Back in March, I discussed the wild ride for investors in Children's Place (Nasdaq: PLCE ) . After Monday's events, those shareholders might have lost their lunches. Children's Place hit investors with a double dose of bad news, reporting a decrease in comps and announcing second-quarter losses that were much worse than had been expected.
For June, comps at Children's Place fell 4% after last year's 15% jump. This time around, the company struggled across the board, with its namesake stores reporting a 4% drop in comps and its Disney locations falling by 3%. I guess the one bit of solace for investors is that its quarterly comps were flat despite the most recent figures.
Unfortunately, the rest of the news only gets worse. As a result of its dropping sales, Children's Place lowered its earnings outlook for the second quarter. It now expects to lose $0.94 to $0.98 per share, well below analysts' expectations of a $0.59 per-share loss.
As of this writing, competitor Gymboree (Nasdaq: GYMB ) hadn't reported its June sales, so we don't know whether this is a more substantial problem stemming from the sluggish retail environment. While it's fairly certain that the general decline in mall traffic contributed to Children's Place's poor results, the company's products certainly had an impact as well. Even the chief executive officer commented on the significant markdowns, because the stores didn't offer an assortment as focused or compelling as in previous years.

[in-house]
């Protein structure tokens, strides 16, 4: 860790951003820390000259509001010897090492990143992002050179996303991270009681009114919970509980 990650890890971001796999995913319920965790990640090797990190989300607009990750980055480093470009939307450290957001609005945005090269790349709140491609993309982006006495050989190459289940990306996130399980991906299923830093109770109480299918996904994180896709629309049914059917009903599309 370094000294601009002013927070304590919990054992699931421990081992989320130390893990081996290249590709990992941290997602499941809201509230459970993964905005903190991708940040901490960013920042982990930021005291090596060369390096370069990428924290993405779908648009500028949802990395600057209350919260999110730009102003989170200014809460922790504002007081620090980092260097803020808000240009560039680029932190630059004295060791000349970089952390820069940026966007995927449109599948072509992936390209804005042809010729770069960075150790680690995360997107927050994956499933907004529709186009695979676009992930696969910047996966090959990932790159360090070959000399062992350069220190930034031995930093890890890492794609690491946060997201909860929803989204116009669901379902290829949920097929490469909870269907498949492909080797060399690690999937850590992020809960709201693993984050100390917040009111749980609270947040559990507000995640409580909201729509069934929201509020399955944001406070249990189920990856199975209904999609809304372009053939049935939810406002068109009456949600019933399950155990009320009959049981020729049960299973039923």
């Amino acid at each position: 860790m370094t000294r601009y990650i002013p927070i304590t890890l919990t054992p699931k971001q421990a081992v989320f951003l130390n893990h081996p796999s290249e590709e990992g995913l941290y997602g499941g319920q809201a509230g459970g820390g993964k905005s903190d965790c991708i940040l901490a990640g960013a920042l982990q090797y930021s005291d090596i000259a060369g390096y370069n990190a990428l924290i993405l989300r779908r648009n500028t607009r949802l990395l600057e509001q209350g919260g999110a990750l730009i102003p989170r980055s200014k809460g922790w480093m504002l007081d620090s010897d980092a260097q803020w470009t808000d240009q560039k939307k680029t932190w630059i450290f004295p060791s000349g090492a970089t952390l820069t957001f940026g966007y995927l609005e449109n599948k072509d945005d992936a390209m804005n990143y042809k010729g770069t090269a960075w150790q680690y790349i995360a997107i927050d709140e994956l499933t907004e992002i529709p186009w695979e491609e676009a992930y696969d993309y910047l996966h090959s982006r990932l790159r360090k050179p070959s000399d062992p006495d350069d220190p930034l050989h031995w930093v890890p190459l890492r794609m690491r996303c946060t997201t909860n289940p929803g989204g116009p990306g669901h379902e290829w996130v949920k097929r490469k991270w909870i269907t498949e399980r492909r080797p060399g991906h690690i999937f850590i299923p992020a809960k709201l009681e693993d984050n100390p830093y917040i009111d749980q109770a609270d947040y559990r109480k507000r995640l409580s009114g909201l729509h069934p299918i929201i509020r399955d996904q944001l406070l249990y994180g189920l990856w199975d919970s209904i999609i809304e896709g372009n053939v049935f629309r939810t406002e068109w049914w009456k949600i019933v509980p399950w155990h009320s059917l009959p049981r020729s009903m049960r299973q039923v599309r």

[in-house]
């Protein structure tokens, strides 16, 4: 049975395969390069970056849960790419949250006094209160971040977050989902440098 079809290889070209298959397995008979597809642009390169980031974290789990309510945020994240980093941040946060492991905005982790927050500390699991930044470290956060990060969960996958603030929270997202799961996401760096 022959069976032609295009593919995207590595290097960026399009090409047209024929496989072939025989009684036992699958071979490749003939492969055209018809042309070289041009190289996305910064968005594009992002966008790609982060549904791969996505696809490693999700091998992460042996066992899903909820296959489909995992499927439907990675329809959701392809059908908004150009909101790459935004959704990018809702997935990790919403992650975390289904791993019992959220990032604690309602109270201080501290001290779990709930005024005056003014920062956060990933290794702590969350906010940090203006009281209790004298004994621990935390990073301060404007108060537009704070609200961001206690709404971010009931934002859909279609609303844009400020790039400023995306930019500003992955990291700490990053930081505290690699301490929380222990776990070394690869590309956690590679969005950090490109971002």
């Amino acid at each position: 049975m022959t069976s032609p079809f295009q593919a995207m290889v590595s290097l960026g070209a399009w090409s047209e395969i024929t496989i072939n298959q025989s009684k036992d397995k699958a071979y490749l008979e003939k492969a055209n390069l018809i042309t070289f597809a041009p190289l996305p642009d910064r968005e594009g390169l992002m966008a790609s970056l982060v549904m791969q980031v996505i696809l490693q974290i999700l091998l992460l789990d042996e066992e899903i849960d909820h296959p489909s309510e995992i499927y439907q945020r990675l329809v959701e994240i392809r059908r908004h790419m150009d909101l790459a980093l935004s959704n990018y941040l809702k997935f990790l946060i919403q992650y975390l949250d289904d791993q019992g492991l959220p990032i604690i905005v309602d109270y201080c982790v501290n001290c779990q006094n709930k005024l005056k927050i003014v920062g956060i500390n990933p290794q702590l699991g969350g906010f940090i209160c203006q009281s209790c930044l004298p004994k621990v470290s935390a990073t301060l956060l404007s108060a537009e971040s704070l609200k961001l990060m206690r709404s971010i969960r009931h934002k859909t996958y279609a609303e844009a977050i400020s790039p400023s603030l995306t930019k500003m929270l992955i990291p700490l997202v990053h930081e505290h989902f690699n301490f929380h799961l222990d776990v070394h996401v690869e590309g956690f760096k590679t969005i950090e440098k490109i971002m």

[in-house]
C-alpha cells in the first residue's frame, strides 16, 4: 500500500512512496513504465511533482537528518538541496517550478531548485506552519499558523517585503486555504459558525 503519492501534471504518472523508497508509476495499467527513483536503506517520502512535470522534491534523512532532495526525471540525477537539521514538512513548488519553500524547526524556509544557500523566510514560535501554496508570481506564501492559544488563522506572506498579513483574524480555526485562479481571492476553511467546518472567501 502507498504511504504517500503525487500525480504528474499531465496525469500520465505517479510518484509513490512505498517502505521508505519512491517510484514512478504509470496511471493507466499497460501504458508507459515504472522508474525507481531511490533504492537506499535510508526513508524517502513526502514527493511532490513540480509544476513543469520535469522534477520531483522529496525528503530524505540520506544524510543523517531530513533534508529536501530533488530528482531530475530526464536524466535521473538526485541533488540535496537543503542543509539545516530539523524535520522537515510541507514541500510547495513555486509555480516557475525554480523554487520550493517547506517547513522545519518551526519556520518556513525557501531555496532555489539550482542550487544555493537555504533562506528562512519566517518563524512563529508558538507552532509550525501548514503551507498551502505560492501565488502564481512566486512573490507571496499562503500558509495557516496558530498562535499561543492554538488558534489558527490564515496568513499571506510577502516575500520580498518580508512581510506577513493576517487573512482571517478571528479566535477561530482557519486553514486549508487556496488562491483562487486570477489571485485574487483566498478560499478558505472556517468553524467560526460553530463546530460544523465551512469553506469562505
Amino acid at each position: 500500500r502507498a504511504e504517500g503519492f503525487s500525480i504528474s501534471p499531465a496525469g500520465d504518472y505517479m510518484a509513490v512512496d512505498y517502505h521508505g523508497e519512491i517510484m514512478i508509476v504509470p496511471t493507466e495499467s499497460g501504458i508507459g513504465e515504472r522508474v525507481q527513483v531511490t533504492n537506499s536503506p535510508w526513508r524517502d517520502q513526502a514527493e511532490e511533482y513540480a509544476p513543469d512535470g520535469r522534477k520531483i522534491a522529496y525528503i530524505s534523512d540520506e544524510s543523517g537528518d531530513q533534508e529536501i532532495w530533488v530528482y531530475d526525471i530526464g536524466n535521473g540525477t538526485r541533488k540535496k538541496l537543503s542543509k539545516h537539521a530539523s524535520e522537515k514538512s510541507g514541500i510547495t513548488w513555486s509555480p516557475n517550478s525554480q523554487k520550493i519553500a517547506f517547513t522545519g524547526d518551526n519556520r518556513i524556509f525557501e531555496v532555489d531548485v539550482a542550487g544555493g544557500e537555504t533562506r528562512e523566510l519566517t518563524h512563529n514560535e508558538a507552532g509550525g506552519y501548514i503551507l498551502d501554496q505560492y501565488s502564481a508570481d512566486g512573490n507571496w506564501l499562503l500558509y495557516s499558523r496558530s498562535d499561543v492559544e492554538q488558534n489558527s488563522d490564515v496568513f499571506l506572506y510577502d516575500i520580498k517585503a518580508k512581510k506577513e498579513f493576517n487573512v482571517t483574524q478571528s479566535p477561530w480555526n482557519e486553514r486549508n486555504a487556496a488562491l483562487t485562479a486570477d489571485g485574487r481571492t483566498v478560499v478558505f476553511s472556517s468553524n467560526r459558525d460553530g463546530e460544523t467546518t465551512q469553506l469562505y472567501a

After its stock fell nearly 12% Monday, Children's Place now trades at levels not seen in more than a year. That doesn't necessarily mean it's a value. The company is obviously having difficulties, and there's no evidence yet that a turnaround will be possible anytime soon. We already know the second quarter is one it will want to forget, but we'll have a much better indication about its ability to recover with the busy back-to-school season just around the corner. If students don't flock to its stores, it's no place I'd want to be.
For more on the kiddie retailers, check out:
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Fool contributor Mike Cianciolo welcomes feedback and doesn't own any of the companies in this article.